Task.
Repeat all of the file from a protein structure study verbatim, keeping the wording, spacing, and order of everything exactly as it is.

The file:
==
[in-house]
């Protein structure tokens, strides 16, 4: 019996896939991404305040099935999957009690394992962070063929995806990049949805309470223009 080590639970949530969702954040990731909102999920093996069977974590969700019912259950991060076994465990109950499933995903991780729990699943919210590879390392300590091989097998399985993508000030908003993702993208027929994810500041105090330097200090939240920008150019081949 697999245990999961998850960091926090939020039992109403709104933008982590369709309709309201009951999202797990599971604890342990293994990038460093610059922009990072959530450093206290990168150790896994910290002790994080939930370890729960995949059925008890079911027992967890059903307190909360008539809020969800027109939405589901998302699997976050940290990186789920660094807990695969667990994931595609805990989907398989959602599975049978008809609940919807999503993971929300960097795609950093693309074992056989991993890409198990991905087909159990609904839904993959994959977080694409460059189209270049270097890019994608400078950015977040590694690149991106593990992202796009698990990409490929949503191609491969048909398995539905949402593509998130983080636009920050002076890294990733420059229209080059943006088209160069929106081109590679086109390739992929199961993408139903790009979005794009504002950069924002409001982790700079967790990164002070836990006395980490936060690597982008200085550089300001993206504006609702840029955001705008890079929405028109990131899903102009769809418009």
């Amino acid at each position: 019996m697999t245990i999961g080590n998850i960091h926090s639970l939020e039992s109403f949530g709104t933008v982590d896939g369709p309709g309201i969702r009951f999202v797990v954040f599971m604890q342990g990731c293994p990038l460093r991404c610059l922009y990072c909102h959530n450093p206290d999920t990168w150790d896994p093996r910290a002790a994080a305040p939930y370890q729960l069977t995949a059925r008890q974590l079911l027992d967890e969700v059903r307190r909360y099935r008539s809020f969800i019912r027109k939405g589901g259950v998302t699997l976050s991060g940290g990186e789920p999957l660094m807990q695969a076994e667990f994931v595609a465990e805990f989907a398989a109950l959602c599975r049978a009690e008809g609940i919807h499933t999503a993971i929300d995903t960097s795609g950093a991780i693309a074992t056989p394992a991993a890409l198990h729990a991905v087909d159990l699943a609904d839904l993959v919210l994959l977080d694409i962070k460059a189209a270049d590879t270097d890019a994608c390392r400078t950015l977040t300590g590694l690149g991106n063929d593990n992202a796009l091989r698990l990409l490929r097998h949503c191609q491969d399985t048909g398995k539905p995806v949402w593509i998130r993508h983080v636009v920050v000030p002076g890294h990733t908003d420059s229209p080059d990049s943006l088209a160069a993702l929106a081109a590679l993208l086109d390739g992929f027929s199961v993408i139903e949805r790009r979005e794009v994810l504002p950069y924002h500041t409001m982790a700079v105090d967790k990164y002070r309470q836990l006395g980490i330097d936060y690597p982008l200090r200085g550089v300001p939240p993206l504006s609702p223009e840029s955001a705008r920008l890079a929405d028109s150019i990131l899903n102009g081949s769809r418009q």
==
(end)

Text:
[in-house]
């Protein structure tokens, strides 16, 4: 019996896939991404305040099935999957009690394992962070063929995806990049949805309470223009 080590639970949530969702954040990731909102999920093996069977974590969700019912259950991060076994465990109950499933995903991780729990699943919210590879390392300590091989097998399985993508000030908003993702993208027929994810500041105090330097200090939240920008150019081949 697999245990999961998850960091926090939020039992109403709104933008982590369709309709309201009951999202797990599971604890342990293994990038460093610059922009990072959530450093206290990168150790896994910290002790994080939930370890729960995949059925008890079911027992967890059903307190909360008539809020969800027109939405589901998302699997976050940290990186789920660094807990695969667990994931595609805990989907398989959602599975049978008809609940919807999503993971929300960097795609950093693309074992056989991993890409198990991905087909159990609904839904993959994959977080694409460059189209270049270097890019994608400078950015977040590694690149991106593990992202796009698990990409490929949503191609491969048909398995539905949402593509998130983080636009920050002076890294990733420059229209080059943006088209160069929106081109590679086109390739992929199961993408139903790009979005794009504002950069924002409001982790700079967790990164002070836990006395980490936060690597982008200085550089300001993206504006609702840029955001705008890079929405028109990131899903102009769809418009």
């Amino acid at each position: 019996m697999t245990i999961g080590n998850i960091h926090s639970l939020e039992s109403f949530g709104t933008v982590d896939g369709p309709g309201i969702r009951f999202v797990v954040f599971m604890q342990g990731c293994p990038l460093r991404c610059l922009y990072c909102h959530n450093p206290d999920t990168w150790d896994p093996r910290a002790a994080a305040p939930y370890q729960l069977t995949a059925r008890q974590l079911l027992d967890e969700v059903r307190r909360y099935r008539s809020f969800i019912r027109k939405g589901g259950v998302t699997l976050s991060g940290g990186e789920p999957l660094m807990q695969a076994e667990f994931v595609a465990e805990f989907a398989a109950l959602c599975r049978a009690e008809g609940i919807h499933t999503a993971i929300d995903t960097s795609g950093a991780i693309a074992t056989p394992a991993a890409l198990h729990a991905v087909d159990l699943a609904d839904l993959v919210l994959l977080d694409i962070k460059a189209a270049d590879t270097d890019a994608c390392r400078t950015l977040t300590g590694l690149g991106n063929d593990n992202a796009l091989r698990l990409l490929r097998h949503c191609q491969d399985t048909g398995k539905p995806v949402w593509i998130r993508h983080v636009v920050v000030p002076g890294h990733t908003d420059s229209p080059d990049s943006l088209a160069a993702l929106a081109a590679l993208l086109d390739g992929f027929s199961v993408i139903e949805r790009r979005e794009v994810l504002p950069y924002h500041t409001m982790a700079v105090d967790k990164y002070r309470q836990l006395g980490i330097d936060y690597p982008l200090r200085g550089v300001p939240p993206l504006s609702p223009e840029s955001a705008r920008l890079a929405d028109s150019i990131l899903n102009g081949s769809r418009q």